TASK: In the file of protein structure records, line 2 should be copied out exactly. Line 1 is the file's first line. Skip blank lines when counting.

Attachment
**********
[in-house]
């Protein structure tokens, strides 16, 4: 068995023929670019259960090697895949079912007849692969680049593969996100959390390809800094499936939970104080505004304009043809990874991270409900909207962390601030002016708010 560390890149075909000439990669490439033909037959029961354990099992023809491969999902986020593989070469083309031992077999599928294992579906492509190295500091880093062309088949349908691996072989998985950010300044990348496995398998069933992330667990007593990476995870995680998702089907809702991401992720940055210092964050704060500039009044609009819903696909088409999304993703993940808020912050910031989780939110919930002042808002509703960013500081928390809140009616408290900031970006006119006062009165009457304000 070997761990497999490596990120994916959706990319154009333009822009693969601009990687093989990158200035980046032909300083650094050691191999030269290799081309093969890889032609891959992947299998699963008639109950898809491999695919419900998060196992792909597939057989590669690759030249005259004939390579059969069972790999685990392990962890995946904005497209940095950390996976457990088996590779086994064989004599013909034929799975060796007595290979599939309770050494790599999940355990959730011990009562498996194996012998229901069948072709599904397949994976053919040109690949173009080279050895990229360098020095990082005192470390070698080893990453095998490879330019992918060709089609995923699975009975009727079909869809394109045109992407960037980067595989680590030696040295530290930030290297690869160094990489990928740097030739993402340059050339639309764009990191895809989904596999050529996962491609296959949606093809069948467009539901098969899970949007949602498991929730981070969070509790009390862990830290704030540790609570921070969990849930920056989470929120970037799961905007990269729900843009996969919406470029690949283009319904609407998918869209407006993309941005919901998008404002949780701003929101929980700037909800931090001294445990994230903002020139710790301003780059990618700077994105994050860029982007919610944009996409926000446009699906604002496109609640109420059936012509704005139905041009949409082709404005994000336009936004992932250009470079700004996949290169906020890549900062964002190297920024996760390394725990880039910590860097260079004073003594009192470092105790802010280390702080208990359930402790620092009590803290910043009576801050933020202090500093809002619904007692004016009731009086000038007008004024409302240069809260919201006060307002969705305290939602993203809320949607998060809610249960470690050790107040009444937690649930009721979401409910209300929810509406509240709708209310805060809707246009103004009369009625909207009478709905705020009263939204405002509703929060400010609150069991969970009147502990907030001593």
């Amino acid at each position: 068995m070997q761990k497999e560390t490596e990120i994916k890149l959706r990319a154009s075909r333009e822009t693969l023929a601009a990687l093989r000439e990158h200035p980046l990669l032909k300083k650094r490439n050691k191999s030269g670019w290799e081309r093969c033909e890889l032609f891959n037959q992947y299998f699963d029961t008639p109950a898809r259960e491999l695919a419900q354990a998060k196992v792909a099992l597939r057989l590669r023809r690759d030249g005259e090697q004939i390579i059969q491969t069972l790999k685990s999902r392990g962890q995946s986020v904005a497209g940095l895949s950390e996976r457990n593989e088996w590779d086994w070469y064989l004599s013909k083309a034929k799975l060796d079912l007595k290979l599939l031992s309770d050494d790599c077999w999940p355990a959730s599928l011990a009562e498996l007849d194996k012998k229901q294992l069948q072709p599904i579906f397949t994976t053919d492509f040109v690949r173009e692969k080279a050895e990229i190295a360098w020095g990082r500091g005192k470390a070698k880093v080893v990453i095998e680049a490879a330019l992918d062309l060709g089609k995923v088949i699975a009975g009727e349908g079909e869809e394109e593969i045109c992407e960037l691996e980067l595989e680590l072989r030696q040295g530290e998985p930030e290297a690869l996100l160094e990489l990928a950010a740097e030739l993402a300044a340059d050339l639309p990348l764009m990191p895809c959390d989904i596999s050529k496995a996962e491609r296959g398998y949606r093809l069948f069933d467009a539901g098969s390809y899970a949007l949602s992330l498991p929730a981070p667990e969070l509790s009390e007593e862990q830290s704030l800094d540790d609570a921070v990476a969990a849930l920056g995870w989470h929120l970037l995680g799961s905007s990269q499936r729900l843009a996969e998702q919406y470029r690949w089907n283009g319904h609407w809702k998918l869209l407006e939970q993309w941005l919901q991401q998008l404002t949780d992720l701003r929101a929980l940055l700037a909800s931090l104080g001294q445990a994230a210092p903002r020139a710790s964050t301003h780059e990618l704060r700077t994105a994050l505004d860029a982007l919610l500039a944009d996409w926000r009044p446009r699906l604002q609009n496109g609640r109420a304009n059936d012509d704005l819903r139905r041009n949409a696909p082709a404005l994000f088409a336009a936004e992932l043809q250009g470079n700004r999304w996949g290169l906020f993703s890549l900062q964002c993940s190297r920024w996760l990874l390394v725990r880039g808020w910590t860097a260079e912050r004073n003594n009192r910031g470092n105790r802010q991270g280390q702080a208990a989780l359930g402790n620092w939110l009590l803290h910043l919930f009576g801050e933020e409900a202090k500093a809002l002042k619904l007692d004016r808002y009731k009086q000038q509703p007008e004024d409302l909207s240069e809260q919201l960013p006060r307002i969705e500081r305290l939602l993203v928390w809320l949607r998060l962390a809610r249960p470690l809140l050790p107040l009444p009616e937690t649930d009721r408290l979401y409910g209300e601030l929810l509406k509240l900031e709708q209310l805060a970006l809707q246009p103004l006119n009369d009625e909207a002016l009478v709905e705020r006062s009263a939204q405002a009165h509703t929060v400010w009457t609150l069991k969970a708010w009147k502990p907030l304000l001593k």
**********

């Protein structure tokens, strides 16, 4: 068995023929670019259960090697895949079912007849692969680049593969996100959390390809800094499936939970104080505004304009043809990874991270409900909207962390601030002016708010 560390890149075909000439990669490439033909037959029961354990099992023809491969999902986020593989070469083309031992077999599928294992579906492509190295500091880093062309088949349908691996072989998985950010300044990348496995398998069933992330667990007593990476995870995680998702089907809702991401992720940055210092964050704060500039009044609009819903696909088409999304993703993940808020912050910031989780939110919930002042808002509703960013500081928390809140009616408290900031970006006119006062009165009457304000 070997761990497999490596990120994916959706990319154009333009822009693969601009990687093989990158200035980046032909300083650094050691191999030269290799081309093969890889032609891959992947299998699963008639109950898809491999695919419900998060196992792909597939057989590669690759030249005259004939390579059969069972790999685990392990962890995946904005497209940095950390996976457990088996590779086994064989004599013909034929799975060796007595290979599939309770050494790599999940355990959730011990009562498996194996012998229901069948072709599904397949994976053919040109690949173009080279050895990229360098020095990082005192470390070698080893990453095998490879330019992918060709089609995923699975009975009727079909869809394109045109992407960037980067595989680590030696040295530290930030290297690869160094990489990928740097030739993402340059050339639309764009990191895809989904596999050529996962491609296959949606093809069948467009539901098969899970949007949602498991929730981070969070509790009390862990830290704030540790609570921070969990849930920056989470929120970037799961905007990269729900843009996969919406470029690949283009319904609407998918869209407006993309941005919901998008404002949780701003929101929980700037909800931090001294445990994230903002020139710790301003780059990618700077994105994050860029982007919610944009996409926000446009699906604002496109609640109420059936012509704005139905041009949409082709404005994000336009936004992932250009470079700004996949290169906020890549900062964002190297920024996760390394725990880039910590860097260079004073003594009192470092105790802010280390702080208990359930402790620092009590803290910043009576801050933020202090500093809002619904007692004016009731009086000038007008004024409302240069809260919201006060307002969705305290939602993203809320949607998060809610249960470690050790107040009444937690649930009721979401409910209300929810509406509240709708209310805060809707246009103004009369009625909207009478709905705020009263939204405002509703929060400010609150069991969970009147502990907030001593």